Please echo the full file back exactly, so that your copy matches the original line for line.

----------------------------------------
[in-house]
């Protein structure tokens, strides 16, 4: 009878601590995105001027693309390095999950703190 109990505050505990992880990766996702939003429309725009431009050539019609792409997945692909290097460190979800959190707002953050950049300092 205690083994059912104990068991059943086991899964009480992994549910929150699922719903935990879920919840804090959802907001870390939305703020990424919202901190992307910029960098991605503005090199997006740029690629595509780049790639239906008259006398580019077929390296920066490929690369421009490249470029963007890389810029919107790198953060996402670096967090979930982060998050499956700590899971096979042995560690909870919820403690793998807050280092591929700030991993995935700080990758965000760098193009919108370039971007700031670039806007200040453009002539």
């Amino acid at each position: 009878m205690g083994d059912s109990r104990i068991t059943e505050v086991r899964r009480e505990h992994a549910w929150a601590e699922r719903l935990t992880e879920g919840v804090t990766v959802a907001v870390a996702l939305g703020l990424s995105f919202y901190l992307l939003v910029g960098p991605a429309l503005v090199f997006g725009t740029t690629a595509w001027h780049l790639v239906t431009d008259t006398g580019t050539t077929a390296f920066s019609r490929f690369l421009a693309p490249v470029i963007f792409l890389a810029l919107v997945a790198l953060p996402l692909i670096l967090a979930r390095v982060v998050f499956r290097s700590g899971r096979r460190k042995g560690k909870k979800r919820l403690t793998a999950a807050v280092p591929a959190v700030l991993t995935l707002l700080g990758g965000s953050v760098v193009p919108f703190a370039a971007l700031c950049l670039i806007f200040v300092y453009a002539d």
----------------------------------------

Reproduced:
[in-house]
């Protein structure tokens, strides 16, 4: 009878601590995105001027693309390095999950703190 109990505050505990992880990766996702939003429309725009431009050539019609792409997945692909290097460190979800959190707002953050950049300092 205690083994059912104990068991059943086991899964009480992994549910929150699922719903935990879920919840804090959802907001870390939305703020990424919202901190992307910029960098991605503005090199997006740029690629595509780049790639239906008259006398580019077929390296920066490929690369421009490249470029963007890389810029919107790198953060996402670096967090979930982060998050499956700590899971096979042995560690909870919820403690793998807050280092591929700030991993995935700080990758965000760098193009919108370039971007700031670039806007200040453009002539």
């Amino acid at each position: 009878m205690g083994d059912s109990r104990i068991t059943e505050v086991r899964r009480e505990h992994a549910w929150a601590e699922r719903l935990t992880e879920g919840v804090t990766v959802a907001v870390a996702l939305g703020l990424s995105f919202y901190l992307l939003v910029g960098p991605a429309l503005v090199f997006g725009t740029t690629a595509w001027h780049l790639v239906t431009d008259t006398g580019t050539t077929a390296f920066s019609r490929f690369l421009a693309p490249v470029i963007f792409l890389a810029l919107v997945a790198l953060p996402l692909i670096l967090a979930r390095v982060v998050f499956r290097s700590g899971r096979r460190k042995g560690k909870k979800r919820l403690t793998a999950a807050v280092p591929a959190v700030l991993t995935l707002l700080g990758g965000s953050v760098v193009p919108f703190a370039a971007l700031c950049l670039i806007f200040v300092y453009a002539d």